that will help the unemployment situation...

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Response to onehandle (Original post)

Tue Jun 5, 2012, 12:34 PM

24. The question is not how much longer Benmosche plans to stay on in his soft job

but how many 70 to 80 year-olds, AIG employes.

If an ordinary person is going to work until 65, 70 or 80. he or she has to be able to find and keep a job.

With unemployment so high among people under 80, how in the world does Benmosche think people aged 80 will find jobs.

Mr. Benmosche is having a nervous breakdown. He is not living in reality. He is not thinking rationally.

If Benmosche is that irrational and that unable to automatically multiply the unemployment rates by the numbers of people who would need to find jobs if we continued to work until we were 80, how in the world does he run one of the world's largest insurance companies?

Maybe the problem is becoming clearer: business leaders who don't think rationally and who can't count, Benmosche being an excellent example.

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Response to onehandle (Original post)

Tue Jun 5, 2012, 12:44 PM

27. Let's see . . .

Torches, pitchforks, guillotine . . . Have I forgotten anything? Good Lord.

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Response to Brigid (Reply #27)

Tue Jun 5, 2012, 01:03 PM

30. you forgot the tar and feathers

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Response to onehandle (Original post)

Tue Jun 5, 2012, 12:53 PM

29. Where are those damn guillotines I ordered???

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Response to Odin2005 (Reply #29)

Tue Jun 5, 2012, 01:21 PM

31. I keep this graphic handy for the inevitable.

France 1789, beotches.



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Response to Odin2005 (Reply #29)

Tue Jun 5, 2012, 01:29 PM

33. I'm afraid those are backordered until August 2015

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Response to IDemo (Reply #33)

Tue Jun 5, 2012, 08:12 PM

41. LMAO!

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Response to onehandle (Original post)

Tue Jun 5, 2012, 01:45 PM

34. They can't stand that Europeans have a better life than Americans

We work and work and get no respect or retirement or healthcare
even though our children defend the world

It so sucks

Our money for our retirement is going into the military budget which is HUGE

and health insurance should be given to everyone as a right
Europe already has proven their system works

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Response to onehandle (Original post)

Tue Jun 5, 2012, 04:02 PM

36. Arbeit macht frei.

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Response to onehandle (Original post)

Tue Jun 5, 2012, 06:15 PM

39. ... and yet the company I work for just canned 35 people ...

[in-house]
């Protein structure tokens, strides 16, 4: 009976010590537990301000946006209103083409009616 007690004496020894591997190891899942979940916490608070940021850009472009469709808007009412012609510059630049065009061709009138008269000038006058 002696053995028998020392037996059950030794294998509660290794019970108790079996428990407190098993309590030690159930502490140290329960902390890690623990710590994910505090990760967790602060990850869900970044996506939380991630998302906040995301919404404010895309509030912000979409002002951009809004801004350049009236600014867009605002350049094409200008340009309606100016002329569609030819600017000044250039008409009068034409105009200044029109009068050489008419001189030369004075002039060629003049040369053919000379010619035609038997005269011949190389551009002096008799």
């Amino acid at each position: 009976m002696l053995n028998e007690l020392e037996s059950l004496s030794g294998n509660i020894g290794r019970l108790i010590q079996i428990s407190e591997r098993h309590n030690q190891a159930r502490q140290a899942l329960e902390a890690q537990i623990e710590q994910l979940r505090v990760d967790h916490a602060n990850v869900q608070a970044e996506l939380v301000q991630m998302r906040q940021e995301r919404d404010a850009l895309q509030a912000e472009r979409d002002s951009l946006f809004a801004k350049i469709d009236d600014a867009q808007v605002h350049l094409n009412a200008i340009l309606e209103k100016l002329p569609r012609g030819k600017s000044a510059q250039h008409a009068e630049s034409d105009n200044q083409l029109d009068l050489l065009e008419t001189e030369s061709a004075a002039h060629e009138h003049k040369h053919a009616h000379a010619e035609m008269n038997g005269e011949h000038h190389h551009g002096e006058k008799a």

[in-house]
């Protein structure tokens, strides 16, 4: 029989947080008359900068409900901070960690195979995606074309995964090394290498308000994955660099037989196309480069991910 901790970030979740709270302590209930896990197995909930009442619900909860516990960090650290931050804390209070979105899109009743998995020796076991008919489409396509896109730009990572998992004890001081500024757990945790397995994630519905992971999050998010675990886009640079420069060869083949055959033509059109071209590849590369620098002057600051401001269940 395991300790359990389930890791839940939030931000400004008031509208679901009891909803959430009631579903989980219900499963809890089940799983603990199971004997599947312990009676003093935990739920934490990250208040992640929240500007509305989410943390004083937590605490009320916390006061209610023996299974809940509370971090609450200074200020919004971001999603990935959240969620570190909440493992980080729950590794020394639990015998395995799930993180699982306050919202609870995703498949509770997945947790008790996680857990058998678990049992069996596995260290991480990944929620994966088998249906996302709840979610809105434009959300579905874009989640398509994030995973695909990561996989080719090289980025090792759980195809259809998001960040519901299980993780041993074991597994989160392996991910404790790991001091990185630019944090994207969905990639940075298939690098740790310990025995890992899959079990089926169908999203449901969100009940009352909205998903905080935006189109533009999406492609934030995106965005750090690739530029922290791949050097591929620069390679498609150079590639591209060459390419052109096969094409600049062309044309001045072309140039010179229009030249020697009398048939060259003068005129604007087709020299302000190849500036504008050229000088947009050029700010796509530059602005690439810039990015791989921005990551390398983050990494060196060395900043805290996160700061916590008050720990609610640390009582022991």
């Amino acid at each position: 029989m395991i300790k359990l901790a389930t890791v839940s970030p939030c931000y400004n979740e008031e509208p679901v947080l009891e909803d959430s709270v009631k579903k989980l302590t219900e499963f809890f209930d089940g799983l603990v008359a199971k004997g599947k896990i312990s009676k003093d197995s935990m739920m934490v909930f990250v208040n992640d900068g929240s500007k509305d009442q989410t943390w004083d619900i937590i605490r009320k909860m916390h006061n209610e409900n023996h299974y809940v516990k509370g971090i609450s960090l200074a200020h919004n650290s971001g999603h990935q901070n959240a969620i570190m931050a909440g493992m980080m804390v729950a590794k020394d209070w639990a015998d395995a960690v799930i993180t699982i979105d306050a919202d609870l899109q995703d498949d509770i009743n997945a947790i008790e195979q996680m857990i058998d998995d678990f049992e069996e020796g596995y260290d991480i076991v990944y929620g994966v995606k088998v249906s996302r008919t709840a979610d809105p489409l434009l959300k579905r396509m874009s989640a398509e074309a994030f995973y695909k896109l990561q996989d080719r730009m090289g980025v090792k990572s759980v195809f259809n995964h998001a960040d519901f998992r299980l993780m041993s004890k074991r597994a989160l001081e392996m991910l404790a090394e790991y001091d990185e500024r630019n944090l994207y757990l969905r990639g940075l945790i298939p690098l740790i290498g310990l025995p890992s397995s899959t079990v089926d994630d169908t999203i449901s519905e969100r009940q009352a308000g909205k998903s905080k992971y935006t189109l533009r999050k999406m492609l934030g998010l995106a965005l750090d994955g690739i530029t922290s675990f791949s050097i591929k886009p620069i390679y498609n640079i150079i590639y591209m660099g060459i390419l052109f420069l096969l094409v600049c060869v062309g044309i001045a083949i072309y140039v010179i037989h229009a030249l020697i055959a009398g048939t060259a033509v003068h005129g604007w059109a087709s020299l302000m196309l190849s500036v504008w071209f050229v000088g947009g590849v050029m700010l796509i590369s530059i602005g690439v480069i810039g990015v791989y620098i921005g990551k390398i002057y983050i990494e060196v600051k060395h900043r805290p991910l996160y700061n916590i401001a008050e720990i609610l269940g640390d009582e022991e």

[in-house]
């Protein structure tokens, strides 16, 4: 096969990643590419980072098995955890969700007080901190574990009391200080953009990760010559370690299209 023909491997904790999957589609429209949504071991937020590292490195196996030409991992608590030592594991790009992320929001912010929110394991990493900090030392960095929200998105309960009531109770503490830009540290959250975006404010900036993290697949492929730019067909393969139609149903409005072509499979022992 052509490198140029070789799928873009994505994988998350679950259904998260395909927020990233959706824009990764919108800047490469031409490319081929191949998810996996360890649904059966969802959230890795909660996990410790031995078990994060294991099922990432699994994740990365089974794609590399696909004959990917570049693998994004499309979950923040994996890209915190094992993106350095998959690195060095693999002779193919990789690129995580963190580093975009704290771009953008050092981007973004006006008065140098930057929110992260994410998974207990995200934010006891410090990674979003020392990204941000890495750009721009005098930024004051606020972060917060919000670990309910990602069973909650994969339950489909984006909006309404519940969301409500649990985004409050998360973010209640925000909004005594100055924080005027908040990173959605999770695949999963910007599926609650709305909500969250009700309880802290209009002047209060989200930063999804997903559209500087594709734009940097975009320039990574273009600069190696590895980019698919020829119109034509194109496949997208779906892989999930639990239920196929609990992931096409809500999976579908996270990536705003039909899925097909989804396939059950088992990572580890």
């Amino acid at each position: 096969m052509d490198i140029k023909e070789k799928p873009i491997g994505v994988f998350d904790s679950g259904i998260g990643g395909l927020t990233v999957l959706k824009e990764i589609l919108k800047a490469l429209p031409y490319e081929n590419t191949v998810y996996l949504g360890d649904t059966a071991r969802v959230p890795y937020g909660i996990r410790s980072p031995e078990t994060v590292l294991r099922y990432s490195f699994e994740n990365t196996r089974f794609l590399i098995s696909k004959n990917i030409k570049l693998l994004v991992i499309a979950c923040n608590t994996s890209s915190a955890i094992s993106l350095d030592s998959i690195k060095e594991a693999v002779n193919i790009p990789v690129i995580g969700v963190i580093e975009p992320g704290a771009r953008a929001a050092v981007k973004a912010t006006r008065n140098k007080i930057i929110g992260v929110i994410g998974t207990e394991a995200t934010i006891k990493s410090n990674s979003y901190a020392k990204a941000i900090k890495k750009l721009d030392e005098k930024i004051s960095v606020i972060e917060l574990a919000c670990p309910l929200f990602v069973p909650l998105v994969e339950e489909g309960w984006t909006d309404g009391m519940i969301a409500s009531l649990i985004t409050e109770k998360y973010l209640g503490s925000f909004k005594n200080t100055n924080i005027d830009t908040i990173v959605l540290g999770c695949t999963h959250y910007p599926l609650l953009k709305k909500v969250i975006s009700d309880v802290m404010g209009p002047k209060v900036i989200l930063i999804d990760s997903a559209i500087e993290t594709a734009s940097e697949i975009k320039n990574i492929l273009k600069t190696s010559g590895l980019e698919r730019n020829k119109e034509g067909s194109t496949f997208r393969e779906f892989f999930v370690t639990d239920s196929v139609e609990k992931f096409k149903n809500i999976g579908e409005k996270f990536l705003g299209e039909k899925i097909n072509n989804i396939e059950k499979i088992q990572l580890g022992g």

... all of whom have been with the company at least 10 years and were an average of 50 years old ... which means they were due some healthy 401k, insurance & vacation compensation (had they stayed on payroll). We're a 'Right to Work' state so of course the DOL laughed and told them to fuck off when one inquired about filing a complaint.

So tell me, Mr. Asshole Executive, sir, how are people supposed to be working past age 50 when greedy clowns like you are firing them because they're "too expensive" to keep on payroll?

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Response to onehandle (Original post)

Tue Jun 5, 2012, 08:26 PM

42. Wow! rich douche bags have no clue.

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Response to onehandle (Original post)

Wed Jun 6, 2012, 03:49 AM

48. "They will keep people working longer and will take that burden off of the youth.”

Take that burden off of the youth? Wha? You mean, the unemployed youth, because there are no jobs because nobody is retiring? Swell. If you mean, they won't have the burden of paying taxes because they don't make any money, ok. Ass.

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Response to onehandle (Original post)

Wed Jun 6, 2012, 11:37 PM

50. take that burden off of the youth."

really?
HAW HAW

Bastards like this see Youth as one thing: slaves, or to be more honest, Livestock. They will start breeding Monsanto patented youth if they get the chance, complete with features to make them useful after they have been worked to death, such as optional Ham flavor..

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Response to onehandle (Original post)

Thu Jun 7, 2012, 12:06 AM

51. Not only are people now working two jobs, if they can find them, to survive

Not only are they working without vacations or sick time privileges, without pensions, health coverage, or periodic raises. Not only are they unable to afford college for their kids, but now they have to work until they're 80? Next, he'll propose that those 80 year olds who need to work to survive and who can't find a job should consider pulling his fat ass in a rickshaw on days of heavy traffic downtown, like coolies.

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Response to onehandle (Original post)

Thu Jun 7, 2012, 01:19 PM

52. Eighty is the new Sixty!

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Response to onehandle (Original post)

Thu Jun 7, 2012, 07:24 PM

53. Thereby shutting an entire generation of young people out of the labor market

What a . No wonder he ran AIG into the ground.

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Response to KamaAina (Reply #53)

Fri Jun 8, 2012, 01:32 PM

55. Actually, he didn't.

As much as I think that the guy is an insensitive a-hole, he wasn't the CEO at the time of the economic collapse. Martin Sullivan was the CEO. After Sullivan came Edward Liddy and now Bemosche.

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Response to onehandle (Original post)

Fri Jun 8, 2012, 01:35 PM

56. Not much need for higher productivity when there is no demand for the product of that labor.